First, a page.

Dancing in the Kingdom – Table of Contents

Part 1 – Shadows of the Kingdom, Chapter 5 – Patriarchs

Deceit instead of faith

[Bible references: Genesis 25:29-34; 25:23; 27:1-40]

The biblical descriptions of Jacob and his twin brother Esau are not flattering. Esau is the older twin brother, but for a pot of porridge Esau was willing to give up his birthright. To seal the deal, Jacob and his mother, Rebekah, would conspire to deceive Isaac: They would take advantage of Isaac’s blindness by deceiving Isaac and setting it up for Jacob instead of Esau to receive the primary blessing from Isaac. This deceit happened even though when Rebekah was pregnant with the twins that Yahweh had told her that “the older would serve the younger,” so it is curious that Isaac still insisted on giving the primary blessing to Esau instead of Jacob and that Rebekah saw fit to use deceit to help Jacob receive that important blessing.

A higher order

[Bible references: 1 Samuel 3-4, 15-16]

The case of Jacob and Esau is not the only example where Yahweh would choose to upset the common order of things. In this case, it was side-stepping the normal primogeniture and instead have the older sibling serving the other sibling. In other times it would be stronger serving the weaker, the sons being displaced by someone outside the family. This pattern of displacing the normal order of primogeniture and inheritance is repeated later in Samuel following Eli instead of his sons Hophni and Phineas and in David replacing Saul instead of Saul’s son Jonathan. And in all these cases, we see God preparing someone new to lead while he arranges to end another’s leadership.

Nation of wrestlers

[Bible references: Genesis 31:25-45; 28:3-4; 27:42-45; 28:10-22; 32:22-32; 35:22-26; 30:21; 32:1-5]

After the deception of Isaac, Jacob’s would continue his pattern of deception. Yet, despite that character flaw, God would continue to bless Jacob with success just as he had blessed Abraham and Isaac. Jacob’s deceit with Isaac and Esau forced him to leave home and visit his uncle Laban, in Haran for many years. On the journey to Laban, Yahweh shared with Jacob the promise he made with Abraham and with Isaac, that “all the people on earth would be blessed through you.”

While staying with Laban, Jacob would continue his deceit to take advantage of Laban. Then years later, when Jacob left Laban to return to the promised land, God saw fit to engage with Jacob on both the journey to and from home. On the journey home, Jacob now has two wives and two concubines, thirteen children and a great wealth in flocks, herds, and servants. On that trip home, Jacob finds himself in a wrestling match with a man that Jacob learns was God.[1] During that struggle, Jacob was forced to confess his character by admitting that his name means “deceiver,” but then was given a new name, Israel (which means “wrestles with God”). Wrestling with God would become a hallmark of Israel’s descendants (that is, the nation of Israel) and is evident throughout the Old Testament.[2]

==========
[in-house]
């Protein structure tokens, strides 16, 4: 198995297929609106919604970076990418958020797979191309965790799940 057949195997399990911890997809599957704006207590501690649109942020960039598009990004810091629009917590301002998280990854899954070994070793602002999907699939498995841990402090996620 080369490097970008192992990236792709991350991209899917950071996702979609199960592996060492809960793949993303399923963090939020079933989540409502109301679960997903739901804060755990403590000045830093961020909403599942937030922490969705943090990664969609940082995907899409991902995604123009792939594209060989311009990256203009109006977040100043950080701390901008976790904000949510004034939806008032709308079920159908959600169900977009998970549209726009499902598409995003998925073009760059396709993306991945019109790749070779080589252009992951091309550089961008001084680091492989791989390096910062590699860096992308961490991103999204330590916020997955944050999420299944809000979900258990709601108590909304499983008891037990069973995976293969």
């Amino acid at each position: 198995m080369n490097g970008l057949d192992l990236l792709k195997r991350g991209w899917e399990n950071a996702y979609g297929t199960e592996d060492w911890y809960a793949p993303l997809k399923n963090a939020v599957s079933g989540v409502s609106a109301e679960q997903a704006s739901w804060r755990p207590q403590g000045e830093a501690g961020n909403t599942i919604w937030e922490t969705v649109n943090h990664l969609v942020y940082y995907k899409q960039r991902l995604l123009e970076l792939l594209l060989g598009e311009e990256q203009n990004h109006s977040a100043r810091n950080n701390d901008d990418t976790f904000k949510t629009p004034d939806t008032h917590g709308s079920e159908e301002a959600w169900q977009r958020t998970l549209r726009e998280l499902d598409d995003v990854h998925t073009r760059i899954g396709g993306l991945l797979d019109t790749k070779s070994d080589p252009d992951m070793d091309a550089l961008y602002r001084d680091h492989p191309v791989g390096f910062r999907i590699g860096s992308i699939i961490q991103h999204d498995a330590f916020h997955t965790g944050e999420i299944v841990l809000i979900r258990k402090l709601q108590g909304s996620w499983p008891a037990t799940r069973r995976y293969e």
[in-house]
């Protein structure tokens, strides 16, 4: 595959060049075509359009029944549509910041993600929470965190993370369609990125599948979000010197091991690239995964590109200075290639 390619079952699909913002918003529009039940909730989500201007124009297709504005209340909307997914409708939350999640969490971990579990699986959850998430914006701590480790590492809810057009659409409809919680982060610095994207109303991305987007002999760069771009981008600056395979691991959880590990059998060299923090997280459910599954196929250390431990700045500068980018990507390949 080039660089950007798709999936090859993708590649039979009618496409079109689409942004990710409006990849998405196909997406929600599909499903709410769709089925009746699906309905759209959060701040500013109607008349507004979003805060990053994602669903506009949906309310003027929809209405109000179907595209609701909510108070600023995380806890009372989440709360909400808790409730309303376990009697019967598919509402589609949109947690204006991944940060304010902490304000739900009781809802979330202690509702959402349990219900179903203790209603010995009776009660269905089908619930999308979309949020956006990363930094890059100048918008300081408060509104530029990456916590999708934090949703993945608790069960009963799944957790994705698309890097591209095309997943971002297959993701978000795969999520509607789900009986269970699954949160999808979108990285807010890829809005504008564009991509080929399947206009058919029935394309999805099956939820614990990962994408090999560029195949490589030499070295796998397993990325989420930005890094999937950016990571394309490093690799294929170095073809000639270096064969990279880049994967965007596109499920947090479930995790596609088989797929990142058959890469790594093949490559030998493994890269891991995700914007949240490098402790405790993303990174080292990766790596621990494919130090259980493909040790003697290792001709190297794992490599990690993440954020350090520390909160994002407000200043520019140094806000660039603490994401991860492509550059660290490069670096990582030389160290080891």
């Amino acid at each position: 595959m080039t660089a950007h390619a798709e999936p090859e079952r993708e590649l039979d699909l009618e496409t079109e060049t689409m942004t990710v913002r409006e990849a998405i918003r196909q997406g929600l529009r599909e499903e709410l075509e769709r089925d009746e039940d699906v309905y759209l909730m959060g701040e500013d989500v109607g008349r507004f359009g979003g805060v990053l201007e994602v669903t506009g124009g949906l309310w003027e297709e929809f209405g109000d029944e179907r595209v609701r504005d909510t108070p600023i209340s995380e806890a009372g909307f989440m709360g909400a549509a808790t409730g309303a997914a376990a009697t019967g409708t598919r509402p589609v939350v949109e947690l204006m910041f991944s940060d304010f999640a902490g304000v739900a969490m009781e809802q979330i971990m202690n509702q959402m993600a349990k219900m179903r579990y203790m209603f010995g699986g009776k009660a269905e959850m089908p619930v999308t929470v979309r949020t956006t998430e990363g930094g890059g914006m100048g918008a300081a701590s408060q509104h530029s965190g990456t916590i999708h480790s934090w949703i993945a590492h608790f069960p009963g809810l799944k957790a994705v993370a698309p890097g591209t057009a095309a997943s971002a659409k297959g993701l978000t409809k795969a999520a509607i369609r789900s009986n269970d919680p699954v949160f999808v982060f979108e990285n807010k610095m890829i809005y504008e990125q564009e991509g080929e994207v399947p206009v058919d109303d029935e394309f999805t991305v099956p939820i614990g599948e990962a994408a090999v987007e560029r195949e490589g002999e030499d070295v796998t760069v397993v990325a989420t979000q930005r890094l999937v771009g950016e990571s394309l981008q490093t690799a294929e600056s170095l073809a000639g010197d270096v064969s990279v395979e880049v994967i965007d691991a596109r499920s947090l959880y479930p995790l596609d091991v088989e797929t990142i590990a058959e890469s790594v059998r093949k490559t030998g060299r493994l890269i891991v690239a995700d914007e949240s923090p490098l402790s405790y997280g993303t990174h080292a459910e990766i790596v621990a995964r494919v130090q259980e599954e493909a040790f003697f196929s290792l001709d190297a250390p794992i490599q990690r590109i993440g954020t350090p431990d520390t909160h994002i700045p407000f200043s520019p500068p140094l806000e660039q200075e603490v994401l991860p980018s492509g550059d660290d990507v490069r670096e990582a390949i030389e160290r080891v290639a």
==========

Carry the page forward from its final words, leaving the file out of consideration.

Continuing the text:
[1] Sproul, RC “A Wrestling People” ligonier.org/learn/devotionals/wrestling-people.

[2] Although there are many examples of people questioning God, the Psalms contain many examples.


What things in our life do we tend to “help God with” rather than figure out what his ways are?


Read Genesis 25:21-34; 27:1-40. The family dynamics in Isaac’s family were typically messy and complicated as many real families are and yet God will carry out his purposes. How can we use the example of Isaac and his family to give us confidence that God is able to carry out his purpose for us?


Sometimes what looks like chaos to us is actually a pattern that we haven’t figured out. One example is encoded messages – we can’t read them without knowing the underlying order. What patterns from God confuse you?


Read 1 Samuel 3-4; 1 Samuel 15-16. These passages illustrate how God continues to carry out his will despite the messiness of our lives. How does that affect how you pray?


God is able to fulfill his purposes as we wrestle with him. Do you feel compelled to wrestle with God about anything?


Read Genesis 32:22-28. God would rename Jacob to Israel, which means “wrestles with God,” which would eventually become the name of the nation descended from Jacob, and the nation through which the Messiah would come. Can we be strong in our faith in God, if we have not wrestled with God?

Author: transcendenttouched

I have been teaching the Bible to children and adults for over twenty years. Most recently, including teaching Discipleship/Confirmation classes. I have also been involved in various church leadership roles for many of those years. Until recently, my writing endeavors have been confined mainly to poetry. I've written an anthology of my first 40 years of writing poetry in my book, Growing. I have also written an overview of the Bible called, God Reveals Himself.

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